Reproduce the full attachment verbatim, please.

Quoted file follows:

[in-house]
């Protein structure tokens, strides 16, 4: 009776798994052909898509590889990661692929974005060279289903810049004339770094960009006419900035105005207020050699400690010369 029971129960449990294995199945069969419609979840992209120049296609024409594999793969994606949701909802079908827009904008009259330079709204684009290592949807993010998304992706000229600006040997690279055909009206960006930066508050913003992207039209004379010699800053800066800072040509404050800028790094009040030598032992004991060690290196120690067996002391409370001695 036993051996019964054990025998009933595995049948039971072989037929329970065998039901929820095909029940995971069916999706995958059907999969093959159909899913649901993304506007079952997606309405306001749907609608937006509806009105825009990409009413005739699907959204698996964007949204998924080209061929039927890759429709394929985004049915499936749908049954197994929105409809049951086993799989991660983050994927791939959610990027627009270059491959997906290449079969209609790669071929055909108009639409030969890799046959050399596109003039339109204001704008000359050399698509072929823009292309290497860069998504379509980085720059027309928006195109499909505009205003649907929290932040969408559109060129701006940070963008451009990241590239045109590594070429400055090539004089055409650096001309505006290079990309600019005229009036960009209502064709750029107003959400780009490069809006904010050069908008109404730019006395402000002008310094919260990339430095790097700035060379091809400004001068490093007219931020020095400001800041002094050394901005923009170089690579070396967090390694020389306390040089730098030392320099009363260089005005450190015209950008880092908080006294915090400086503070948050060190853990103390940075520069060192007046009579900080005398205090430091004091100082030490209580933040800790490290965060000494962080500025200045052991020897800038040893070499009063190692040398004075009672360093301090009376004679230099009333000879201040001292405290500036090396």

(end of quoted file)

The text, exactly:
[in-house]
């Protein structure tokens, strides 16, 4: 009776798994052909898509590889990661692929974005060279289903810049004339770094960009006419900035105005207020050699400690010369 029971129960449990294995199945069969419609979840992209120049296609024409594999793969994606949701909802079908827009904008009259330079709204684009290592949807993010998304992706000229600006040997690279055909009206960006930066508050913003992207039209004379010699800053800066800072040509404050800028790094009040030598032992004991060690290196120690067996002391409370001695 036993051996019964054990025998009933595995049948039971072989037929329970065998039901929820095909029940995971069916999706995958059907999969093959159909899913649901993304506007079952997606309405306001749907609608937006509806009105825009990409009413005739699907959204698996964007949204998924080209061929039927890759429709394929985004049915499936749908049954197994929105409809049951086993799989991660983050994927791939959610990027627009270059491959997906290449079969209609790669071929055909108009639409030969890799046959050399596109003039339109204001704008000359050399698509072929823009292309290497860069998504379509980085720059027309928006195109499909505009205003649907929290932040969408559109060129701006940070963008451009990241590239045109590594070429400055090539004089055409650096001309505006290079990309600019005229009036960009209502064709750029107003959400780009490069809006904010050069908008109404730019006395402000002008310094919260990339430095790097700035060379091809400004001068490093007219931020020095400001800041002094050394901005923009170089690579070396967090390694020389306390040089730098030392320099009363260089005005450190015209950008880092908080006294915090400086503070948050060190853990103390940075520069060192007046009579900080005398205090430091004091100082030490209580933040800790490290965060000494962080500025200045052991020897800038040893070499009063190692040398004075009672360093301090009376004679230099009333000879201040001292405290500036090396």